Fig. 2 (a) The Q-function (i.e. click probability for coherent state inputs) of the scaled detector at different bias currents. The scaling factor (k) equals 0.025, 0.0015, 0.00037 for 25, 20, and 16μA, respectively. The raw scaled data (black circles) agrees well with the tomographic POVM (blue line) and the AM Model (red dashed line). (b) The corresponding Click POVM operator. The operator found from tomography (blue circles) disagrees with that from the AM Model (red dashed line) but agrees with that from the nonlinear SPD Model (black dotted line). In the latter, {Pn} equals {7.29e-4, 9.95e-2}, {1.08e-5, 4.76e-2, 3.74e-3, 1.13e-4}, {0, 1.97e-4, 2.01e-3, 4.87e-4, 5.07e-5} for 25, 20, and 16μA, respectively. Zero values indicate they change the minimum of Eq. (6) by less than 1%.

If scaled by too large a factor the POVM will, at the very least, be unrepresentative of the detector and, at worst, be physically impossible. Thus we test the estimated POVM for validity by adding k loss back into the POVM (i.e. Πunscaled = L−1Πscaled, where L is the binomial distribution matrix described in [24

24. A. Feito, J. S. Lundeen, H. Coldenstrodt-Ronge, J. Eisert, M. B. Plenio, and I. A. Walmsley, “Measuring measurement: Theory and practice,” N. J. Phys. 11 (2009). [CrossRef]

]) and predicting the detector response to the original unscaled inputs, {|αi〉}. For all the bias currents, the difference between the predicted click probability and the raw data (i.e. |R1/RT – Tr[Πunscaled |αi〉〈αi|]|) is less than 0.15% on average and has a maximum of 1.4%. This indicates that we have accurately estimated the SNSPD POVM using the scaling technique.

3. Generalized model

The lack of ancillary assumptions and models in Detector Tomography make it general and objective. At the same time, it provides a surplus of information (i.e. O(N) parameters) that can be difficult to interpret. Tomography can hardly replace the natural ease and intuition that is associated with a model. A good model candidate is the AM model. Indeed, plotting the AM model in Fig. 2(a) (red dashed line) shows that it can be fit to the scaled data.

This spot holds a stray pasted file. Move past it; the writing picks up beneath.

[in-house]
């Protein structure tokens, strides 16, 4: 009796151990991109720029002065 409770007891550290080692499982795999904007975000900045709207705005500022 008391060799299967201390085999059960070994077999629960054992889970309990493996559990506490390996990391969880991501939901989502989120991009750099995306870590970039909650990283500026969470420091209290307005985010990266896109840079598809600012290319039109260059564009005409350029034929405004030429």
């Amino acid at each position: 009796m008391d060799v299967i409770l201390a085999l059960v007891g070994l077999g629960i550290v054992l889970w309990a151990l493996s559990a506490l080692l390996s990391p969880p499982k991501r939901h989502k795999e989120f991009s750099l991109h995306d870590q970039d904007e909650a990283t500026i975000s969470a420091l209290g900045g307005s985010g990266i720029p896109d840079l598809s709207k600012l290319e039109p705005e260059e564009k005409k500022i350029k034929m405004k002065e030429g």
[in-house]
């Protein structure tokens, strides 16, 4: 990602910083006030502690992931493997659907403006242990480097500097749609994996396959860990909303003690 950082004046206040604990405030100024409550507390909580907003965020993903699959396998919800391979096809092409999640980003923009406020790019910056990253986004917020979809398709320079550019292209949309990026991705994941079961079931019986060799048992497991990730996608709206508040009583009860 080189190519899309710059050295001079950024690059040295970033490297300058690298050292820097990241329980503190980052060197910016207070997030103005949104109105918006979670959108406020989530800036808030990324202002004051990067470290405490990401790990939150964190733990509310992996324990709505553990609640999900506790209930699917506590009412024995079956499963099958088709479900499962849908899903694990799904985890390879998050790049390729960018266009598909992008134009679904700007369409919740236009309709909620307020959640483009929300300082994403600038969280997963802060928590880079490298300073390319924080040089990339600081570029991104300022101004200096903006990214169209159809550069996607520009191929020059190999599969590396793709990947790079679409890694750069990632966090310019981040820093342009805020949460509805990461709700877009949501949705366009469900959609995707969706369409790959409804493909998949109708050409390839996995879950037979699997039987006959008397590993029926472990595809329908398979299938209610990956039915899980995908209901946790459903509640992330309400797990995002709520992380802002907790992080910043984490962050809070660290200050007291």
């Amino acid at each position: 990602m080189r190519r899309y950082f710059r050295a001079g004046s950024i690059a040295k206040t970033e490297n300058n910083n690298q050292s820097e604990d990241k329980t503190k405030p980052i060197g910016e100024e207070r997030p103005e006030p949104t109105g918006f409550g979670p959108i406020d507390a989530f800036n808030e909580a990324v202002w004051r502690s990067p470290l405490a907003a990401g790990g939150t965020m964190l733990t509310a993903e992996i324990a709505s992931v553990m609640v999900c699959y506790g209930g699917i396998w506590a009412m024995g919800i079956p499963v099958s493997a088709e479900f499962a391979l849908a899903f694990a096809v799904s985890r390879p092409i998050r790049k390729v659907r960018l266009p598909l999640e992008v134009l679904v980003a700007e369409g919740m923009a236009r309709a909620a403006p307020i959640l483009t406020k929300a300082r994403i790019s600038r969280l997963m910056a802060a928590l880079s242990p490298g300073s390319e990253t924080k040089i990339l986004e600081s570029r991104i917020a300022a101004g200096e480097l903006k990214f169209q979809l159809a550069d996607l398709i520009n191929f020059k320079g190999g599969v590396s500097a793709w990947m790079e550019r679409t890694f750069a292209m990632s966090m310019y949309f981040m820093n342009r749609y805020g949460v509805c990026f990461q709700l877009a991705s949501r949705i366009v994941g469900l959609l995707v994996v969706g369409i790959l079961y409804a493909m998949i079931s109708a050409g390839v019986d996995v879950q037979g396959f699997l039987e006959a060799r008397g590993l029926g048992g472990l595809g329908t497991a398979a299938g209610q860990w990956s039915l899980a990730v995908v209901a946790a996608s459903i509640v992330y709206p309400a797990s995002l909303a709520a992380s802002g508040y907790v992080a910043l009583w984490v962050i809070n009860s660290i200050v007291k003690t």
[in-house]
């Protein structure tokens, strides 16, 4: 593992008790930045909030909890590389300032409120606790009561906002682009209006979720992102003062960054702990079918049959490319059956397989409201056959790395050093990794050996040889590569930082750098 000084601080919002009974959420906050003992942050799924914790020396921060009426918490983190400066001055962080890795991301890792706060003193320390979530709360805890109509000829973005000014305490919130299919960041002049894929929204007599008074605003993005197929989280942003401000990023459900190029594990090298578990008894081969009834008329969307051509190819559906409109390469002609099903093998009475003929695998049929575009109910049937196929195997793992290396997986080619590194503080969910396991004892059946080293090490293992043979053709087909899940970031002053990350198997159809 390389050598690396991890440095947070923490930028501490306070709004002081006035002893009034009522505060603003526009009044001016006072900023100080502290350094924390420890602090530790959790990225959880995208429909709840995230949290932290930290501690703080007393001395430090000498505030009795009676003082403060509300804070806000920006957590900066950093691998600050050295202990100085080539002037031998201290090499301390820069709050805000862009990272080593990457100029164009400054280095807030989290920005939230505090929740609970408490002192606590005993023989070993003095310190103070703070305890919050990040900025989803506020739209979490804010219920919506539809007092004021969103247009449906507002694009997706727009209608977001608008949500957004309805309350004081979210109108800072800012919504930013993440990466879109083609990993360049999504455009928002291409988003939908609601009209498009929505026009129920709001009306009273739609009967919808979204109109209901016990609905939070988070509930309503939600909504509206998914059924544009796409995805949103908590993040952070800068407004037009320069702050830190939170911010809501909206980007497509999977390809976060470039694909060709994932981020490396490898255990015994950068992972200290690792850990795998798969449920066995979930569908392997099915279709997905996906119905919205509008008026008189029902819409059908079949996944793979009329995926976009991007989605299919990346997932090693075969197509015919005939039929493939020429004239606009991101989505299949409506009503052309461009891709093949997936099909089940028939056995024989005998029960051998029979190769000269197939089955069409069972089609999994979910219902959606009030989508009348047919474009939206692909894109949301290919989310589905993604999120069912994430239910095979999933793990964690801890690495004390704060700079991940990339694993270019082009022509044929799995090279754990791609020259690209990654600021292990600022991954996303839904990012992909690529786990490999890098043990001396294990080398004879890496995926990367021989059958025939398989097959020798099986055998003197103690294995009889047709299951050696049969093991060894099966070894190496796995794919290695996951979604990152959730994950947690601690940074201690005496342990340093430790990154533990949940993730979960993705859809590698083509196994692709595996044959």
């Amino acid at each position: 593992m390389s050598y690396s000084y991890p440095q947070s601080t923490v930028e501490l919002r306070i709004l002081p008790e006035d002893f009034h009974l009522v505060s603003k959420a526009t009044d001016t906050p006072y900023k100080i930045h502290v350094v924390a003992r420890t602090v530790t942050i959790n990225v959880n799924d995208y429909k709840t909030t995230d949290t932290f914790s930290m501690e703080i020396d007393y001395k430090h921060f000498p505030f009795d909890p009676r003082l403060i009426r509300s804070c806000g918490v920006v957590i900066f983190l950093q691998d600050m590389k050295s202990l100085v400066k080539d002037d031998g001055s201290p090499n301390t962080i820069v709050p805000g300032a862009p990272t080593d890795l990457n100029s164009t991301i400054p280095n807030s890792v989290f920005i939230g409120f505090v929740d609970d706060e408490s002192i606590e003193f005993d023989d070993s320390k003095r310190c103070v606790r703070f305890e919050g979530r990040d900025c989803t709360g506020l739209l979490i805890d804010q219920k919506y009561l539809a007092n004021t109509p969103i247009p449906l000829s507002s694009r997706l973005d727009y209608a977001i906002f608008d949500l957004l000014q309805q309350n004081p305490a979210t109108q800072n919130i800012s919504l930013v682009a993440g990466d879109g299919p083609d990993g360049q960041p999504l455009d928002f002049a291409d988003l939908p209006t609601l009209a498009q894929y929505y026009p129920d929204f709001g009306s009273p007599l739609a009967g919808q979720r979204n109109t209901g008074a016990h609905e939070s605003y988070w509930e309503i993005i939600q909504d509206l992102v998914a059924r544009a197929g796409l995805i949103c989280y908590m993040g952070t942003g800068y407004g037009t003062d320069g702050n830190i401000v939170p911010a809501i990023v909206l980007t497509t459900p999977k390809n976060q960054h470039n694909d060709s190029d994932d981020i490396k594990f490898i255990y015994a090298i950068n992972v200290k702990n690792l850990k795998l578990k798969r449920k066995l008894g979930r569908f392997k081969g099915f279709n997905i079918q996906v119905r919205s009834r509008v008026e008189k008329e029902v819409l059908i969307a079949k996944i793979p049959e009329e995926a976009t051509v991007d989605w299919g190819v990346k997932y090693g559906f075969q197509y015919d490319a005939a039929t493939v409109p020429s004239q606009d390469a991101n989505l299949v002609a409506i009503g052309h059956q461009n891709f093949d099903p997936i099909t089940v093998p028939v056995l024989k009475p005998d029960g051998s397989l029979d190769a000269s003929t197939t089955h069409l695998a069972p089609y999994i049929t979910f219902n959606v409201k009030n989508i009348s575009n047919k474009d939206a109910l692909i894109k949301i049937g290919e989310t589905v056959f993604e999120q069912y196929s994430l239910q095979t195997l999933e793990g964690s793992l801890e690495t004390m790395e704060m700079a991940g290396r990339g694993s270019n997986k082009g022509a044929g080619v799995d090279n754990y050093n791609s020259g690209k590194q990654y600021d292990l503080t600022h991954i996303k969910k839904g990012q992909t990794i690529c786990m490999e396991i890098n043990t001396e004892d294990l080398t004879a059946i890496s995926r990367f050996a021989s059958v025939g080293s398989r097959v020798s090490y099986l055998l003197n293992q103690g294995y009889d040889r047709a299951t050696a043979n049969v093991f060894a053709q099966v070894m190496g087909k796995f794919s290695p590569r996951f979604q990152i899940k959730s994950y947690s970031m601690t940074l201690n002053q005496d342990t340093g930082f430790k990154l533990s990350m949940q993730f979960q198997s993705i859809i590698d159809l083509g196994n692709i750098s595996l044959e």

To find an analytic expression for the SNSPD POVM in the number state basis we repeated the derivation of the AM model given in [17

17. M. K. Akhlaghi and A. H. Majedi, “Semiempirical modeling of dark count rate and quantum efficiency of superconducting nanowire single-photon detectors,” IEEE Trans. Appl. Supercond. 19, 361–366 (2009). [CrossRef]

] with one change: We derived the detector response to a Fock state rather than a coherent state input. The parameter values in the model should remain the same in either case. Thus, using the parameter values from the AM model curves in Fig. 2(a) we plot the AM POVM in Fig. 2(b) (red dashed line). Substantial disagreement between the tomographic POVM and the AM POVM suggests there is an error.

Indeed, further investigation revealed that in Eqs. (4) and (5) in [17

17. M. K. Akhlaghi and A. H. Majedi, “Semiempirical modeling of dark count rate and quantum efficiency of superconducting nanowire single-photon detectors,” IEEE Trans. Appl. Supercond. 19, 361–366 (2009). [CrossRef]

] the average photon number is used in place of the actual photon distribution. The resulting error is only revealed in the comparison of analytical and tomographic POVMs. We fixed this error and found that the resulting analytic POVM has a form that is applicable to general SPD detectors. Leaving behind the SNSPD specific derivation in [17

17. M. K. Akhlaghi and A. H. Majedi, “Semiempirical modeling of dark count rate and quantum efficiency of superconducting nanowire single-photon detectors,” IEEE Trans. Appl. Supercond. 19, 361–366 (2009). [CrossRef]

], we now introduce a broad detector model that is able to describe nonlinear SPDs. We do this by generalizing Eq. (1) to multiphoton detection.

Consider a binary detector that is only sensitive to n number of photons; any less and the detector responds with No Click, any more and it still only outputs one Click. This is the n-photon generalization of the SPD and, hence, we call it an n-photon detector (NPD). If m > n photons impinge on the detector, there are m choose n ways for those m photons to trigger the NPD. Consequently the generalization of Eq. (1) is: